I looked up Guevera's age when he died and see that he was 39, just a bit older than I am now. I was wondering whether Guevera would have been as idealistic had he lived to be older--so many ?berzeugte Marxisten (staunch Marxists) about whom we've read in GER403 this quarter ended up a bit jaded after experiencing the flawed implementations of communism--but I think if Guevera wasn't jaded by age 39 he probably wasn't going to become jaded later. The real Alberto Granado appeared at the end of the film and didn't look exactly jaded but rather that he'd experienced a lot in his life. He too wrote a book, Con el Che por America Latina -- I wonder, do Marxists in Cuba earn profits on their work, especially if it's used in a commercial film? The irony of this movie is that Guevera is certainly being commercialized, even more than ever. Would he have really wanted his Notas de viaje (Notes of the Trip, a more appropriate title given that the motorcycle didn't make it past Chile) used in such a way?

If you've read reviews of this movie (such as those by Roger Ebert or Dayton's own Aaron Epple), you might have noticed that people complain that the film doesn't point out any negative aspects of what Guevera and Castro set up in Cuba. That's fair, especially given Granado's rather romanticized appearance at the film's end, but this movie is about a trip made by the young Guevera, not his entire life journey.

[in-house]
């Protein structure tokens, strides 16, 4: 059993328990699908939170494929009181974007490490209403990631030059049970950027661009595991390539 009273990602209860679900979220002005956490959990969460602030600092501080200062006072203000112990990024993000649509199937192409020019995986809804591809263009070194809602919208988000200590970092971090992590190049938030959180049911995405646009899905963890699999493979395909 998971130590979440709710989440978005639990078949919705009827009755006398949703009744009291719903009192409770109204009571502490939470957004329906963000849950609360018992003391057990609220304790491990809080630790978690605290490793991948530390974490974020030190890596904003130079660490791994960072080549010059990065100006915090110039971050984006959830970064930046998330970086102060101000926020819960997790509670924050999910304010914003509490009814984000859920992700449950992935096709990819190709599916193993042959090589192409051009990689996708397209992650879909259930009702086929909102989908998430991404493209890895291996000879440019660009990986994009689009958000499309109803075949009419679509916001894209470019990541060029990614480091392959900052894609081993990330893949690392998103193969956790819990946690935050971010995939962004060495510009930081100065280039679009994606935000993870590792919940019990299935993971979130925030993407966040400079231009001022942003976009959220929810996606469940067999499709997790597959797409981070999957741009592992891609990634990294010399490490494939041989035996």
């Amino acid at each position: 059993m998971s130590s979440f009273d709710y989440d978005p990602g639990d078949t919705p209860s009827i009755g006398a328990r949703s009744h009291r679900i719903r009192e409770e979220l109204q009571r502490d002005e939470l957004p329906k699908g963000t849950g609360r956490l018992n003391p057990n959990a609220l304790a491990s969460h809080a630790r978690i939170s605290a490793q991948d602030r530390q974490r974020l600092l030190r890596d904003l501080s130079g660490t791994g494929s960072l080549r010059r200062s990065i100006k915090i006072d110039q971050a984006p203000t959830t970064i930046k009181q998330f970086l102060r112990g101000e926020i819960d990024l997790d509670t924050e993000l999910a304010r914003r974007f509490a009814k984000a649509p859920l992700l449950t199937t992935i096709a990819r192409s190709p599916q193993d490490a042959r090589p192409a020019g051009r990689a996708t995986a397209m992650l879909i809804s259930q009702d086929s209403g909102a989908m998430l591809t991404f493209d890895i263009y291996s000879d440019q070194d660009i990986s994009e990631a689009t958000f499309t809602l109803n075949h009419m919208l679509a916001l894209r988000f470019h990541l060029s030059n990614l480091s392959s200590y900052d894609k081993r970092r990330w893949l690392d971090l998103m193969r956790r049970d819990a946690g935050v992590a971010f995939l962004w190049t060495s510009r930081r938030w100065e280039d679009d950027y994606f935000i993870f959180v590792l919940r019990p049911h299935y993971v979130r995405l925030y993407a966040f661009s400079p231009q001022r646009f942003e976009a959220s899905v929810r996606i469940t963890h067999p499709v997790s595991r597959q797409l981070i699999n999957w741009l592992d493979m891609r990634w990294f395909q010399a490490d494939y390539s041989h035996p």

2004-09-20 6303832431 Camila: Love Against All Odds Mar?a Luisa Bemberg (director, writer) ML304
  This is a film, not a book, but I'm listing it anyway because it's required for a class, ML304, Spanish American culture. We're watching six movies that our professor thinks will teach us something about Latin America's culture and history.

The subtitle of this film, Love Against All Odds, explains a major portion of this film: in 19th century Argentina a young woman and a priest fall in love and defy her father and the church by running away together, only to be tracked down and executed by the government, which at that time enforced the rules of the Catholic church, which apparently wasn't pro-life back then as the couple's unborn child died along with them. Parts of the movie are pretty sappy, but there is a good shot of Imanol Arias' butt.

The movie is based on actual people, Camila O'Gorman and Ladislao Guti?rrez, whose story apparently was surpressed for years afterwards by the government of Argentina. More important for us ML304 students is probably the treatment of women at the time (Camila's father says women must be controlled either by a convent or a husband), the role of the Catholic church (definitely no separation of church and state), and the glimpses of Argentine history shown by the movie. Most American (Dr. Petreman went to great lengths to explain to us that citizens of the United States are not the only Americans but then admitted that even Latin Americans generally use the term the way we do) students have never heard of the United Provinces of the R?o de la Plata, of Juan Manuel de Rosas (the dictator mentioned in this film) or of the struggle between the Pacto Federal (federalist pact) and the Liga Unitaria (unitarian league) over whether Argentina should have a strong centralized government. Camila doesn't explain all that history but does make reference to it, which might spur some students to do some more investigating on their own.

By the way, Amazon.com lists this film as out of stock, but I checked it out for free at the Dayton Metro Library.